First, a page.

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Identity-preserved corn next for ethanol industry?

Under proposed rules published by the Environmental Protection Agency, farmers might have to deliver identity-preserved corn to an ethanol plant if the plant wants to remain eligible for ethanol mandates. The plant would have to be able to trace the corn in processes to existing farmland, not land that has recently been broken up for crops.

One of the EPA's proposals for keeping corn ethanol coming from existing cropland "is very much akin to an identity preserved program," said Geoff Cooper, vice president for research with the Renewable Fuels Association.

Cooper laid out the latest threat to the ethanol industry Monday as he and RFA president, Bob Dinneen, described part of the testimony they'll offer to EPA Tuesday when the agency holds a hearing on its plans to continue putting the 2007 energy bill into effect. The law mandates a huge leap in the use of renewable fuels -- to 36 billion gallons -- by 2022. Most of that will come from cellulosic ethanol eventually. But meanwhile, the EPA is writing rules designed to ensure that existing biofuels, ethanol and biodiesel, really are greener than petroleum.

One big controversy has been EPA's estimates of how one indirect effect of ethanol expansion –greater land use for crops in other nations, especially in tropical rainforests—may increase greenhouse gas emissions.

Dinneen said the RFA and others in the industry still don't know exactly how EPA calculated indirect land use. And, he said, when Congress wrote the energy law, it did not intend for EPA to look at land use changes outside of the United States.

"I think the fact of the matter is there is a growing sense that EPA needs to address this issue and Congress is prepared to step in if it doesn't," Dinneen said.

He said he has almost no doubt that House Speaker Nancy Pelosi talked about the indirect land use issue when she met with House Agriculture Committee Chairman Collin Peterson last weekend, although he doesn't know what changes in legislation might have been discussed.

Dinneen said that EPA's analysis hasn't held up. For example, for every 1 million gallons of new ethanol production, its computer modeling forecast a loss of U.S. corn exports of 3,000 tons.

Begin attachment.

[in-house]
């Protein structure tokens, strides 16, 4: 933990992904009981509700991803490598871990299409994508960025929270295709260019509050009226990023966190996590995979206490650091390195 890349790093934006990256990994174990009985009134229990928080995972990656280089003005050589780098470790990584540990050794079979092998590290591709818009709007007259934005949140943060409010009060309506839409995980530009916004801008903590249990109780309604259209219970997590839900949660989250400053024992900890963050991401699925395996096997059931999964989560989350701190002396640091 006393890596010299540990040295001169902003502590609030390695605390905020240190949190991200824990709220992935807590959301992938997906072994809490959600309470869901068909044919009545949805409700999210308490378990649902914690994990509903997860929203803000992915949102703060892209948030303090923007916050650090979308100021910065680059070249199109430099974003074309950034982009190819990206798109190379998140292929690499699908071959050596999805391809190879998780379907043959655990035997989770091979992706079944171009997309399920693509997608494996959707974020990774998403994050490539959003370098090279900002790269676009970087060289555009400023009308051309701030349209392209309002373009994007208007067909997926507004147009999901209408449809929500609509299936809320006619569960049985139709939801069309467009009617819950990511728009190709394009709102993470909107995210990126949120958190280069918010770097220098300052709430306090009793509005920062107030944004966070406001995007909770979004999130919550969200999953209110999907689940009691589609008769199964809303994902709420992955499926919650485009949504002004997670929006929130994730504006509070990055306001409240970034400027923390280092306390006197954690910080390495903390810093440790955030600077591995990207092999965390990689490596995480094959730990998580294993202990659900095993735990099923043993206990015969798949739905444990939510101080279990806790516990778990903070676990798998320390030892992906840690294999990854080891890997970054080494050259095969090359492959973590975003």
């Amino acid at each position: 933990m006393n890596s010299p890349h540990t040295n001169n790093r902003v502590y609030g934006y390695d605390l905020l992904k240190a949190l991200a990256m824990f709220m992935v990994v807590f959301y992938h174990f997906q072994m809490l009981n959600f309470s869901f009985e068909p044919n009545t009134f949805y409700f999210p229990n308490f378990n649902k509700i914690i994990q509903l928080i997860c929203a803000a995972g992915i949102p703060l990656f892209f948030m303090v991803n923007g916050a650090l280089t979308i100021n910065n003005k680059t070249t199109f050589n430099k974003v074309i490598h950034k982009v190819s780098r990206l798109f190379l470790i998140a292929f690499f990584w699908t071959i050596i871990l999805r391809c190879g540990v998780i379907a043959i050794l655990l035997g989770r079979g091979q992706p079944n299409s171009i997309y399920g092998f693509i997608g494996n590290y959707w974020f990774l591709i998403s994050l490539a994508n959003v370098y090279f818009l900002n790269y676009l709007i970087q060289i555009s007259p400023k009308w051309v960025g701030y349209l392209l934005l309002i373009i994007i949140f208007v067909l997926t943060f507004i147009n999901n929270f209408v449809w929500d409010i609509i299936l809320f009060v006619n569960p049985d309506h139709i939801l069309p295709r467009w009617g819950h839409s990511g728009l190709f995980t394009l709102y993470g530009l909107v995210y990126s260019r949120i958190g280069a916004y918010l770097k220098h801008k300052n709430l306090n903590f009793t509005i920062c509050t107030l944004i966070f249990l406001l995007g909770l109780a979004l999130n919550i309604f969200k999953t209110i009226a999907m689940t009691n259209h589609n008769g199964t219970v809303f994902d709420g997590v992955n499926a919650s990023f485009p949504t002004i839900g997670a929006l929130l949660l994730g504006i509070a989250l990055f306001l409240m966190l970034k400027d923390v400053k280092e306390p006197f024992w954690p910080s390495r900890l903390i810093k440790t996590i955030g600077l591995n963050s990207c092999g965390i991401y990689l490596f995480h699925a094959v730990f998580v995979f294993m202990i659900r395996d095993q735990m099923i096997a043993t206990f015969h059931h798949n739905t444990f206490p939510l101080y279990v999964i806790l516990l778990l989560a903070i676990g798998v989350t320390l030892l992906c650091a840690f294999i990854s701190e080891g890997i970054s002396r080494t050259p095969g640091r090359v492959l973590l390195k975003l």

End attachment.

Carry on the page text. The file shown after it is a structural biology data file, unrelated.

"That has absolutely not happened in the real world," Dinneen said. Instead, over the last three years, corn exports increased about 66 tons for every million gallons of ethanol expansion.

That's a key point in the debate about indirect land use, since decreasing U.S. exports would be expected to drive greater corn production in other countries. And, while corn acreage has gone up in some places like Eastern Europe, the rate of cutting down tropical rainforest actually slowed down just as the U.S. ramped up ethanol production.

The issue of using identity preserved corn hasn't gotten as much attention, Cooper told Agriculture Online later on Monday.

Under the 2007 energy law, ethanol made from corn cannot come from nonfarmland that's been broken out to raise corn after the law took effect (on December 19, 2007).

Under the EPA rules, corn from land formerly in the conservation reserve program on pasture on cropland would be ok. But if a rancher in South Dakota, for example, plowed up rangeland to grow corn in 2008, a corn ethanol plant couldn't accept it and still have its fuel qualify for mandates under the Renewable Fuel Standard.

"If the ethanol plant could prove that it came from new ground, then they would be obligated to not use that feedstock," Cooper said.

EPA has offered several ways to meet this requirement of the law. One might be as simple as setting a national baseline for corn acres and, if they don't increase from that baseline, it wouldn't require much of ethanol plants, Cooper said.

But one option would be a complicated record keeping system that's similar to buying identity preserved grain, a system currently used mainly for high-value food crops. And, making it even more complicated, roughly half of the corn now used by ethanol plants doesn't come directly from farmers, but from grain elevators or other grain sellers.

"I really don't think it was the intent of Congress to suggest that every bushel of corn that's processed into ethanol have the level of traceability that EPA is proposing," Cooper said.

Under proposed rules published by the Environmental Protection Agency, farmers might have to deliver identity-preserved corn to an ethanol plant if the plant wants to remain eligible for ethanol mandates. The plant would have to be able to trace the corn in processes to existing farmland, not land that has recently been broken up for crops.

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